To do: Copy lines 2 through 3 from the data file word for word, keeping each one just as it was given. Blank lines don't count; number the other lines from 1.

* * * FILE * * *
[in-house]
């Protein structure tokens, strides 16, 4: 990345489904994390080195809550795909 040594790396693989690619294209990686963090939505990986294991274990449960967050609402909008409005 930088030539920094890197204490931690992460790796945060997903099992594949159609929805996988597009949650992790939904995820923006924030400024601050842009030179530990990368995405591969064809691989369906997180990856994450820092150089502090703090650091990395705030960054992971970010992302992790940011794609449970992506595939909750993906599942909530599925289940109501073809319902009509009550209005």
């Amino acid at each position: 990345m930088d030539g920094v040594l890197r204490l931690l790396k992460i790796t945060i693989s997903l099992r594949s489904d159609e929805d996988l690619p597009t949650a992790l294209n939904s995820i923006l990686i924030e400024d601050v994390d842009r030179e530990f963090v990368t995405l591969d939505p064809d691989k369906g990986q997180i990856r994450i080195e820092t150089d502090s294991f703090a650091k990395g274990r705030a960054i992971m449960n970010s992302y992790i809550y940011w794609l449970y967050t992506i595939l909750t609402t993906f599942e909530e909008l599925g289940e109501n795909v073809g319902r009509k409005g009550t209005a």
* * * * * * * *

């Protein structure tokens, strides 16, 4: 990345489904994390080195809550795909 040594790396693989690619294209990686963090939505990986294991274990449960967050609402909008409005 930088030539920094890197204490931690992460790796945060997903099992594949159609929805996988597009949650992790939904995820923006924030400024601050842009030179530990990368995405591969064809691989369906997180990856994450820092150089502090703090650091990395705030960054992971970010992302992790940011794609449970992506595939909750993906599942909530599925289940109501073809319902009509009550209005």
């Amino acid at each position: 990345m930088d030539g920094v040594l890197r204490l931690l790396k992460i790796t945060i693989s997903l099992r594949s489904d159609e929805d996988l690619p597009t949650a992790l294209n939904s995820i923006l990686i924030e400024d601050v994390d842009r030179e530990f963090v990368t995405l591969d939505p064809d691989k369906g990986q997180i990856r994450i080195e820092t150089d502090s294991f703090a650091k990395g274990r705030a960054i992971m449960n970010s992302y992790i809550y940011w794609l449970y967050t992506i595939l909750t609402t993906f599942e909530e909008l599925g289940e109501n795909v073809g319902r009509k409005g009550t209005a």